Edible & Medicinal Plants to Grow in Shady Areas

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Shade Plants

It’s January. If you are a gardener, it’s time to get out the seed catalogs and begin planning your summer. While you are not able to get your hands in the dirt, there is still much to do.

Know Your Yard

Everyone has tricky spots in their yard. It takes a while to get to know them. When we first moved in to our property we planted our orchard in what seemed like a logical spot. After living with the land for a year we realized that it was totally wrong and had to dig up and move the trees. I would advise you to get to know the land before planting things that need to grow for many years.

Your yard will inevitably have wet spots and dry spots. If you are growing a vegetable garden you may think that nothing is as bad as a shady area. However, that is only because you have yet to read this article on usable/edible shade plants.

The Trouble With Shade

Most of the traditional vegetables we find in the garden need full sun, that’s true. In an effort to beautify the yard, most people opt for hostas and leave it at that. I wanted to share more great plants for putting in those shady areas, so you end up with more than a just pretty ground cover.

Nut Trees that are Shade Plants

  • Black Walnut
  • Hazelnuts
  • Butternut

Fruit Plants that are Shade Plants

Most of these like to be on the edge of the forest, so a bit of sun is good for these options.

  • Blackberry
  • Raspberry
  • Pawpaw

Medicinal Plants that are Shade Plants

Many of these plants like deep shade. It is important for all of them that you provide good drainage.

  • Goldenseal
  • Ginseng
  • Black Cohosh
  • Spicebush

Mushrooms that are Shade Plants

Learn to grow your own mushrooms on logs  and you can quickly fill up a shady spot with a food that is also medicinal.

  • Shiitake
  • Lions Mane
  • Oyster
  • Reishi

Greens that are Shade Plants

With greens it is important to note that they all tend to need about 3-4 hours of sun a day. Dappled shade or areas that get early morning sun and nothing else after that are perfect for these options.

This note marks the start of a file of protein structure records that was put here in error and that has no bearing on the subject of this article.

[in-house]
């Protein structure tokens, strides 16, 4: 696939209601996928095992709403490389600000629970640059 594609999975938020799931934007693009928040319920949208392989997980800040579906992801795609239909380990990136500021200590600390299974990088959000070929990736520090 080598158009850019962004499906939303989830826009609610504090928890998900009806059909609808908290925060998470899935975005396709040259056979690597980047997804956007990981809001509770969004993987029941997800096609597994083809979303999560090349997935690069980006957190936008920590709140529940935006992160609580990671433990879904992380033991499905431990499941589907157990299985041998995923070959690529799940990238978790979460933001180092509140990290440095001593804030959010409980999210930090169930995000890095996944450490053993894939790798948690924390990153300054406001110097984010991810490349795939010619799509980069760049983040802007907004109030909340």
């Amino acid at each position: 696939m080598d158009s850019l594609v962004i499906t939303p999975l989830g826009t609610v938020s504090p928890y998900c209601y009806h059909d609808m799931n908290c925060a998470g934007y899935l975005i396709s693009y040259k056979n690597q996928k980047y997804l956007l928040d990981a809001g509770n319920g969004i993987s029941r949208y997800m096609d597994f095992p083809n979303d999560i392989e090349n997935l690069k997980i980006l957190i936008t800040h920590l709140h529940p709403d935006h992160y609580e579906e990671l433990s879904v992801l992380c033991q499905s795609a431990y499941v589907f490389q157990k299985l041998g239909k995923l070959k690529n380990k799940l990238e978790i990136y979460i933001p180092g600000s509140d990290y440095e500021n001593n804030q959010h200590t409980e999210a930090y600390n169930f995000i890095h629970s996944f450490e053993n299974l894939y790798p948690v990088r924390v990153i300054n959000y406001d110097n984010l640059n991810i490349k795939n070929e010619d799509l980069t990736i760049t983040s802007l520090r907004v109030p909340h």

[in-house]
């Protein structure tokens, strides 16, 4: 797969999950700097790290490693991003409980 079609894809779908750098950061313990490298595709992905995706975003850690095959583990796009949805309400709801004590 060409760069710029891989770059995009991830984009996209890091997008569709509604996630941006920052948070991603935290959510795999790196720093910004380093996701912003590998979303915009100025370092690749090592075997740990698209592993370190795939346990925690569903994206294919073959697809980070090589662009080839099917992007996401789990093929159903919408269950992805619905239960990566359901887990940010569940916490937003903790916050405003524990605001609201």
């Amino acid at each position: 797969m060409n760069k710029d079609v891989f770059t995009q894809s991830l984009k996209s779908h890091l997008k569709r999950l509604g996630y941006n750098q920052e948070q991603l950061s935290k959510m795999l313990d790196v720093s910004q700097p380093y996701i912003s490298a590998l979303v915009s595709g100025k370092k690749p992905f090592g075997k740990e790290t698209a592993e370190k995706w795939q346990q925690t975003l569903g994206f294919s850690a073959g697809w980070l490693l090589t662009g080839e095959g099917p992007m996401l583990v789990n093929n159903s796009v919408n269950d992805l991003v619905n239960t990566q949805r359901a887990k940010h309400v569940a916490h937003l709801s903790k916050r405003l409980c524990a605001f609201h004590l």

• Ramps
  • Spinach
  • Mesclun
  • Arugula

Culinary Herbs that are Shade Plants

Just as with greens, these herbs need at least 3-4 hours of sun each day. If they get less than that, or you don’t have enough drainage, you might tend to get fungal infections in your beautiful produce.

  • Mint: peppermint, spearmint, apple mint, and other mints
  • Lemon Balm
  • Cilantro
  • Chives
  • Parsley
  • Oregano

So have fun filling up your shady spaces this year, with USABLE shade plants!

Whenever possible, choose perennials for your shady areas. The forest floor gains a lot by not being tilled. By planting as many long term residents into your shady areas and disturbing the soil as little as possible you can mimic the forest more closely.

What do you plant in your shady areas?


About Dawn Combs

Dawn is a wife, mother, farmer, author, ethnobotanist, professional speaker, and educator. She has over 20 years of ethnobotanical experience, is a certified herbalist, and has a B.A. in Botany and Humanities/Classics. Dawn is co-owner of Mockingbird Meadows Farm. Her books include Conceiving Healthy Babies and Heal Local.

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  1. Dee Terry says

    I have day lilies growing under my tree and next to the north side of my house. These lilies were transplanted from the woods where they seemed to thrive. This year I have to split the plants. More plants mean more flowers for eating. 🙂

  2. Carol L says

    Thank you for this article! I have wanted to know what plants do well in shade for a long time, and putting it all in one article is great!